「追撃されてピンチ！」 (Tsuigekisare te Pinchi!)
“In a Pinch During the Pursuit!”
I was actually sure whether the first episode of Hai-Furi was going to be a fake-out, with the cliffhanger being retracted with a nonchalant ‘just kidding’, so I suppose it’s simply due diligence to at least cover a second episode of Hai-Furi to confirm that, yes, it is as serious of a business as the cannon fire made it out to be. This is a good thing, as the extra layer of plot will help distinguish Hai-Furi from a show like Girls und Panzer, which while quite good was also relatively light atmospherically. While an anticlimax would actually half amuse me, it would also half disappoint, and the chances of some actual intrigue going on increases by the episode.
Episode 02, following a loose trend for episode 02s, actually adds a bit of slack to the tension in order to get into the unpleasant but necessary labour of exposition, which basically means characters talking out loud about things they already know, and making a point of addressing all the members of the minor cast by name—names that I will unfortunately probably still not remember, despite their effort, for the cast be legion, and grows with time. As last week, I’m hoping that the emphasis will be mostly on the bridge crew if only to make me feel less senile, and that seems likely for now because some extra backstory was devoted to Deputy-Captain Munetani Mashiro (Lynn), who would somehow grow from sweet girl to resident tsundere. Turns out, she comes from a proud naval tradition, which should make the Harekaze’s mutiny for both her and her mother extra delicious. It also means that the Harekaze is probably not without allies in the Blue Mermaids’ command structure—unless Hai-Furi intends to get doubly dark.
My initial impression is that Hai-Furi leans heavily towards the idealistic side of the spectrum and so would probably not get too dark, even with an intrigue plot, but I can’t really say that with certainty. Questions still abound, both in the setting—is Japan the only country that the seas are trying to reclaim, why are high school girls entrusted with warships equipped with live ammo, why antique warships when they have shinier toys?—and the general tenor of the show. On the one hand, the mood inside the Harekaze is fluffy to the extreme (this is the kind of warship where a bath installation is a good idea, apparently), while on the other hand we have to assume there are prepubescent girls using machines of violence and destruction to shoot at their classmate (and probable defecting captain). What kind of show is Hai-Furi intending to be? The ‘Fleet’ of High School Fleet I understand, the ‘High School’ less so. This could easily have been a straight war plot, even a period piece, starring grizzled sailors instead—but then where would we get the yuri-shipping? I would actually characterise Hai-Furi as less capitalising on the inexplicable warship craze of Kantai Collection, and more capitalising on the undying high school girl craze of Japan.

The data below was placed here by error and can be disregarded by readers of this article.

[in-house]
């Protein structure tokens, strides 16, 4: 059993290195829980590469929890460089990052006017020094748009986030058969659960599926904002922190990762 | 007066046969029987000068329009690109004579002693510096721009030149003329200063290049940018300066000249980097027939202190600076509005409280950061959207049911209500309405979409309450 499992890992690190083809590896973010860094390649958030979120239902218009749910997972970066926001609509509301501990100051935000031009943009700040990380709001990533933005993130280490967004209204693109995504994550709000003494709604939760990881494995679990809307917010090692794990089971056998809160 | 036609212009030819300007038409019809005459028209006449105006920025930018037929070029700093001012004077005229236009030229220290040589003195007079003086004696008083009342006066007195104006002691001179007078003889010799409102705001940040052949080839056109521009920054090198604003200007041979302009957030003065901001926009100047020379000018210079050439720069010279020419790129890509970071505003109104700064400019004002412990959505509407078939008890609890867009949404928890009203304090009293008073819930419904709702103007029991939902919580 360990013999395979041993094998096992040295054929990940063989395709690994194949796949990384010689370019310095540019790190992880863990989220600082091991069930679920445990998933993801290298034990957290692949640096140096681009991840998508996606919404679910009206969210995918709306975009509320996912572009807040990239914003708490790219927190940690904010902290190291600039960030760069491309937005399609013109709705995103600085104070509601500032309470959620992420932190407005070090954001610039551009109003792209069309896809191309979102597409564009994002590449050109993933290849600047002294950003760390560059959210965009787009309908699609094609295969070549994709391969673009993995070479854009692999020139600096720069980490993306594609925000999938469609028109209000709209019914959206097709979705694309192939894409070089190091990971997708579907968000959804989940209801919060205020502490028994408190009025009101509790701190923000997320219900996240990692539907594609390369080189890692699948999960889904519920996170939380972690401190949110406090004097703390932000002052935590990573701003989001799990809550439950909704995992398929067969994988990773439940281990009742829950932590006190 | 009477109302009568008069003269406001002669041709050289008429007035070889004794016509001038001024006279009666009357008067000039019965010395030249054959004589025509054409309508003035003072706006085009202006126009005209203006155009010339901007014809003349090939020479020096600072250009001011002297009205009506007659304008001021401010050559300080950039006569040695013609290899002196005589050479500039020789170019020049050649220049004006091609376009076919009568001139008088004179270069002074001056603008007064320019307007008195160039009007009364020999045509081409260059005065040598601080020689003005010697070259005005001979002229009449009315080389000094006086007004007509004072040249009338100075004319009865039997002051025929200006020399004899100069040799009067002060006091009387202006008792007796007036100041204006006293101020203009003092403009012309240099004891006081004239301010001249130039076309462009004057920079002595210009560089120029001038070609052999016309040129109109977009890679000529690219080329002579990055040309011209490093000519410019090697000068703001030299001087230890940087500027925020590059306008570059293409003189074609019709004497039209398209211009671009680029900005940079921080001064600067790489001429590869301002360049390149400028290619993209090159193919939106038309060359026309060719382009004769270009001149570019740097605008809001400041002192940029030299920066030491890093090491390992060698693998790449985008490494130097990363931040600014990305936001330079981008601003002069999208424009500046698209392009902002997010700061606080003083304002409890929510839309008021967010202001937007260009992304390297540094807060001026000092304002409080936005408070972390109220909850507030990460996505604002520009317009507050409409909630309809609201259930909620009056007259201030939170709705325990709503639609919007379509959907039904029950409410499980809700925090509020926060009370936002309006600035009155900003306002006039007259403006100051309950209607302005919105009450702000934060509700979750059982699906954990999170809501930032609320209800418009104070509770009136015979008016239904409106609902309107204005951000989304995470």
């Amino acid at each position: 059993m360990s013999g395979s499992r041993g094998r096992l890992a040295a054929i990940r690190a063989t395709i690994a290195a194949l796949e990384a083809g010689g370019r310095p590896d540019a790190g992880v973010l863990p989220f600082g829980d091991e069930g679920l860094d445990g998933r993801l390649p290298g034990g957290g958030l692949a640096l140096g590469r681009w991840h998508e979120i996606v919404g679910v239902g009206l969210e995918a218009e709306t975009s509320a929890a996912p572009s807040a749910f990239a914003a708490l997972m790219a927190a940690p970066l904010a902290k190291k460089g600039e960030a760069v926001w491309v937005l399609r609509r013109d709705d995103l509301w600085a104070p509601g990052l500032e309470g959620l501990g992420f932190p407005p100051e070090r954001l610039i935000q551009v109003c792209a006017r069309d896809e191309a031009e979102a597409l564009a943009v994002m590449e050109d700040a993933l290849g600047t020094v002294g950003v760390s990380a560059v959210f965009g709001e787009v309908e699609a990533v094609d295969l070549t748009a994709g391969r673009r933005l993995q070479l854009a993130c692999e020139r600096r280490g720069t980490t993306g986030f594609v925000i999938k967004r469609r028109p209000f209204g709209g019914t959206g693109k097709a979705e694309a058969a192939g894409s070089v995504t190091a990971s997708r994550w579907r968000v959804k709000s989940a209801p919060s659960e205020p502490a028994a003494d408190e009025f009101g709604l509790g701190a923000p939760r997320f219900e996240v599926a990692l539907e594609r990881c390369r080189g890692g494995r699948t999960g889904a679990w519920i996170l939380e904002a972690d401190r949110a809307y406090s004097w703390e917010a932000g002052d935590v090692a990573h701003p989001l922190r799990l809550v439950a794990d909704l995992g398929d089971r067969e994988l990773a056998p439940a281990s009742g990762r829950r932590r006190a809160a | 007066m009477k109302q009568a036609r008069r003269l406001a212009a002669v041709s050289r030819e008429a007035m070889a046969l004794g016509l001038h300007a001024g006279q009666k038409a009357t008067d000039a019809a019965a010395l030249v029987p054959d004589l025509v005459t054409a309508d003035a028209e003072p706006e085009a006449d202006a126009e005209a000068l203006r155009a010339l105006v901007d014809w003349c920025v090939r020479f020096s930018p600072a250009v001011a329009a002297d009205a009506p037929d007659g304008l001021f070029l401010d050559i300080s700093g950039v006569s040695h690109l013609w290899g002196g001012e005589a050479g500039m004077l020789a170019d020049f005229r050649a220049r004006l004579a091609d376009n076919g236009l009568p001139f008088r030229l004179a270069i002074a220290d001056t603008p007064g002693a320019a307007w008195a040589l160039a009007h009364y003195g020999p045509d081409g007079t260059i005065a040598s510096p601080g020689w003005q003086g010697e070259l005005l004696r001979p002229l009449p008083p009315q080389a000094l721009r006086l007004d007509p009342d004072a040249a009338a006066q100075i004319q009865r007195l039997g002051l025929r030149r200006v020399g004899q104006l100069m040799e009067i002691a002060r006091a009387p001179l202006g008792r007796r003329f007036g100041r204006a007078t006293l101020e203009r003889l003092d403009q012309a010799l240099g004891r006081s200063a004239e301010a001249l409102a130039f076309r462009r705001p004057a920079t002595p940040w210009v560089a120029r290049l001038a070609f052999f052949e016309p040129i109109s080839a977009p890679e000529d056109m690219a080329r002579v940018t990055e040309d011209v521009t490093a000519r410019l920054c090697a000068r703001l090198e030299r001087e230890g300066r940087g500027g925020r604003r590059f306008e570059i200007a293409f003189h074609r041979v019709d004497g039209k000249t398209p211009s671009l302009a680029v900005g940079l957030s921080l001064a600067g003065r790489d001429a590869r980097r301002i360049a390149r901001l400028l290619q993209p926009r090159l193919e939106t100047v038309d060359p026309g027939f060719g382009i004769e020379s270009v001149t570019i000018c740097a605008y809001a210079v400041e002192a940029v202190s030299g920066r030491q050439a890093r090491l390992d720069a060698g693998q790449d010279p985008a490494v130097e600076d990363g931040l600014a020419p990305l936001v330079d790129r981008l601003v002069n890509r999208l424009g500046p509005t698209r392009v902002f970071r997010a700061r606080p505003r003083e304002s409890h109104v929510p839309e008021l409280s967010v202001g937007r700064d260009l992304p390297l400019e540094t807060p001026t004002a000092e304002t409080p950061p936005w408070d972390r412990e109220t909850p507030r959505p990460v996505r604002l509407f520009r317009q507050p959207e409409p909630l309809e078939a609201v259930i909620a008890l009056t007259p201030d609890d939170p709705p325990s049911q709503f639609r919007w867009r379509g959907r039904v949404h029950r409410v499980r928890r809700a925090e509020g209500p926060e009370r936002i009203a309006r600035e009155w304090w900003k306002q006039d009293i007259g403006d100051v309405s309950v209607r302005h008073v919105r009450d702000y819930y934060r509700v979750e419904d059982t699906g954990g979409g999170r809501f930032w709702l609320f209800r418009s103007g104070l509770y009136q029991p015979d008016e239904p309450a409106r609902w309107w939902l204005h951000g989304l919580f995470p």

Well, what we’ve got for now has been quite entertaining, so overall I don’t really have major concerns. I think Hai-Furi is an easy recommendation for all fans of war and ships and warships (look, stats! I’m sure for some that was the most arousing of the fanservice scenes). And the sci-fi(?) and intrigue may give it even wider appeal than that, as the plot continues to thicken (ill-omen alert), like a starchy sauce. Girls und Panzer managed to juggle its high school slice-of-life and its armoured combat fairly well, and I expect Hai-Furi capable of the same. The nature of the amalgam will be most curious.
ED: 「Ripple Effect」 by 春奈るな (Haruna Luna)